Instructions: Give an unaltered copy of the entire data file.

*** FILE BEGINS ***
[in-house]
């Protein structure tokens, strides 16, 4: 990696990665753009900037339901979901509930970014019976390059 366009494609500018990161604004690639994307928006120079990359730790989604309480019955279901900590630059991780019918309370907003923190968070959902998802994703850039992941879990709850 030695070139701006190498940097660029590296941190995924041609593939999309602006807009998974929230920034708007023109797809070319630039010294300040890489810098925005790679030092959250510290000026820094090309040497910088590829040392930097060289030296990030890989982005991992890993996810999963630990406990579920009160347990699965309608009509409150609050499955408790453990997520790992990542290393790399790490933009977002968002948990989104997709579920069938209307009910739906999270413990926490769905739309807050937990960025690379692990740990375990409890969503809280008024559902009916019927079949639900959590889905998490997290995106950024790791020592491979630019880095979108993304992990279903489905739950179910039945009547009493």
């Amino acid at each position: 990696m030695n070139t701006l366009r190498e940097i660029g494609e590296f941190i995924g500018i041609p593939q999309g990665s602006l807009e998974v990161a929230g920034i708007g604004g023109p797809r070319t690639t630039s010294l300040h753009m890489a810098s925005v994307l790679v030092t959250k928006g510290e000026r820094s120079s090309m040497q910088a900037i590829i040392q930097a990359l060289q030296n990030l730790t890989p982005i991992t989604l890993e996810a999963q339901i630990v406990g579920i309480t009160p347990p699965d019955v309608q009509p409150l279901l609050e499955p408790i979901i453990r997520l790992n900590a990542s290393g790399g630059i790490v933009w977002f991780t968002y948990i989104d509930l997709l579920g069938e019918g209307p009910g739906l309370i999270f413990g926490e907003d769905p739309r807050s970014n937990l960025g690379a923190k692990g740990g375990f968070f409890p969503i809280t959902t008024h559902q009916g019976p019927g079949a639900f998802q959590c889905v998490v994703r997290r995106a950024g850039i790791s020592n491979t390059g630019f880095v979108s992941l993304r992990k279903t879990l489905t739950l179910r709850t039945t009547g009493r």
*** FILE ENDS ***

[in-house]
């Protein structure tokens, strides 16, 4: 990696990665753009900037339901979901509930970014019976390059 366009494609500018990161604004690639994307928006120079990359730790989604309480019955279901900590630059991780019918309370907003923190968070959902998802994703850039992941879990709850 030695070139701006190498940097660029590296941190995924041609593939999309602006807009998974929230920034708007023109797809070319630039010294300040890489810098925005790679030092959250510290000026820094090309040497910088590829040392930097060289030296990030890989982005991992890993996810999963630990406990579920009160347990699965309608009509409150609050499955408790453990997520790992990542290393790399790490933009977002968002948990989104997709579920069938209307009910739906999270413990926490769905739309807050937990960025690379692990740990375990409890969503809280008024559902009916019927079949639900959590889905998490997290995106950024790791020592491979630019880095979108993304992990279903489905739950179910039945009547009493």
């Amino acid at each position: 990696m030695n070139t701006l366009r190498e940097i660029g494609e590296f941190i995924g500018i041609p593939q999309g990665s602006l807009e998974v990161a929230g920034i708007g604004g023109p797809r070319t690639t630039s010294l300040h753009m890489a810098s925005v994307l790679v030092t959250k928006g510290e000026r820094s120079s090309m040497q910088a900037i590829i040392q930097a990359l060289q030296n990030l730790t890989p982005i991992t989604l890993e996810a999963q339901i630990v406990g579920i309480t009160p347990p699965d019955v309608q009509p409150l279901l609050e499955p408790i979901i453990r997520l790992n900590a990542s290393g790399g630059i790490v933009w977002f991780t968002y948990i989104d509930l997709l579920g069938e019918g209307p009910g739906l309370i999270f413990g926490e907003d769905p739309r807050s970014n937990l960025g690379a923190k692990g740990g375990f968070f409890p969503i809280t959902t008024h559902q009916g019976p019927g079949a639900f998802q959590c889905v998490v994703r997290r995106a950024g850039i790791s020592n491979t390059g630019f880095v979108s992941l993304r992990k279903t879990l489905t739950l179910r709850t039945t009547g009493r």